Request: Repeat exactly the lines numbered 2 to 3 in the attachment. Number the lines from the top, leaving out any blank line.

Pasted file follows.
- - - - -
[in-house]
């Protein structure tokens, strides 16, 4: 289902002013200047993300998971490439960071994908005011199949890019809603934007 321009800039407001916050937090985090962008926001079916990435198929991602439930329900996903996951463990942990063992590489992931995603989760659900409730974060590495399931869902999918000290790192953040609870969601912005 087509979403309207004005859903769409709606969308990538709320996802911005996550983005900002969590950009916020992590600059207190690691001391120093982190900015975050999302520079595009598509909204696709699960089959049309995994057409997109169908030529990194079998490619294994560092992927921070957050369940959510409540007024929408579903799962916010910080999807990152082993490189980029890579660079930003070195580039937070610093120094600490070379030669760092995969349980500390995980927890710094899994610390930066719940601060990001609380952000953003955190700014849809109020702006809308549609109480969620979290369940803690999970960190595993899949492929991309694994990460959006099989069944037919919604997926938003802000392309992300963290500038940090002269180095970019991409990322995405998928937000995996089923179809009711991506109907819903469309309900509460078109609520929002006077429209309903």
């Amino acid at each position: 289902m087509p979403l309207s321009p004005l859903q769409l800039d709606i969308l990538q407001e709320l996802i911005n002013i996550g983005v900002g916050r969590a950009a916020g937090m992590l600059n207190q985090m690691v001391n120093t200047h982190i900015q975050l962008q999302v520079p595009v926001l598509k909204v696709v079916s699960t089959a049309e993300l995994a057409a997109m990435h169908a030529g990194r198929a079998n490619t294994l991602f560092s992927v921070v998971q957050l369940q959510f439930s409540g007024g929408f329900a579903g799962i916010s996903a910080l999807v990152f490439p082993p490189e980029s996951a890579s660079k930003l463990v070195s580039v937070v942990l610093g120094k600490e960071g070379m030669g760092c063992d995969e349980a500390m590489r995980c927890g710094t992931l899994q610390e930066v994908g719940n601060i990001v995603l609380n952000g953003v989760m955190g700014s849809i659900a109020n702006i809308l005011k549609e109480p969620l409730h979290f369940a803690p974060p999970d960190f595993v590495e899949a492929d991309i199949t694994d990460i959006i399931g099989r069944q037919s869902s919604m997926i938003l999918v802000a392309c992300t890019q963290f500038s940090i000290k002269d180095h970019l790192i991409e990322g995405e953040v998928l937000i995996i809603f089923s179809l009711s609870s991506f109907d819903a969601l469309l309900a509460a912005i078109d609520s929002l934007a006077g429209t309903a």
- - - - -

């Protein structure tokens, strides 16, 4: 289902002013200047993300998971490439960071994908005011199949890019809603934007 321009800039407001916050937090985090962008926001079916990435198929991602439930329900996903996951463990942990063992590489992931995603989760659900409730974060590495399931869902999918000290790192953040609870969601912005 087509979403309207004005859903769409709606969308990538709320996802911005996550983005900002969590950009916020992590600059207190690691001391120093982190900015975050999302520079595009598509909204696709699960089959049309995994057409997109169908030529990194079998490619294994560092992927921070957050369940959510409540007024929408579903799962916010910080999807990152082993490189980029890579660079930003070195580039937070610093120094600490070379030669760092995969349980500390995980927890710094899994610390930066719940601060990001609380952000953003955190700014849809109020702006809308549609109480969620979290369940803690999970960190595993899949492929991309694994990460959006099989069944037919919604997926938003802000392309992300963290500038940090002269180095970019991409990322995405998928937000995996089923179809009711991506109907819903469309309900509460078109609520929002006077429209309903």
């Amino acid at each position: 289902m087509p979403l309207s321009p004005l859903q769409l800039d709606i969308l990538q407001e709320l996802i911005n002013i996550g983005v900002g916050r969590a950009a916020g937090m992590l600059n207190q985090m690691v001391n120093t200047h982190i900015q975050l962008q999302v520079p595009v926001l598509k909204v696709v079916s699960t089959a049309e993300l995994a057409a997109m990435h169908a030529g990194r198929a079998n490619t294994l991602f560092s992927v921070v998971q957050l369940q959510f439930s409540g007024g929408f329900a579903g799962i916010s996903a910080l999807v990152f490439p082993p490189e980029s996951a890579s660079k930003l463990v070195s580039v937070v942990l610093g120094k600490e960071g070379m030669g760092c063992d995969e349980a500390m590489r995980c927890g710094t992931l899994q610390e930066v994908g719940n601060i990001v995603l609380n952000g953003v989760m955190g700014s849809i659900a109020n702006i809308l005011k549609e109480p969620l409730h979290f369940a803690p974060p999970d960190f595993v590495e899949a492929d991309i199949t694994d990460i959006i399931g099989r069944q037919s869902s919604m997926i938003l999918v802000a392309c992300t890019q963290f500038s940090i000290k002269d180095h970019l790192i991409e990322g995405e953040v998928l937000i995996i809603f089923s179809l009711s609870s991506f109907d819903a969601l469309l309900a509460a912005i078109d609520s929002l934007a006077g429209t309903a």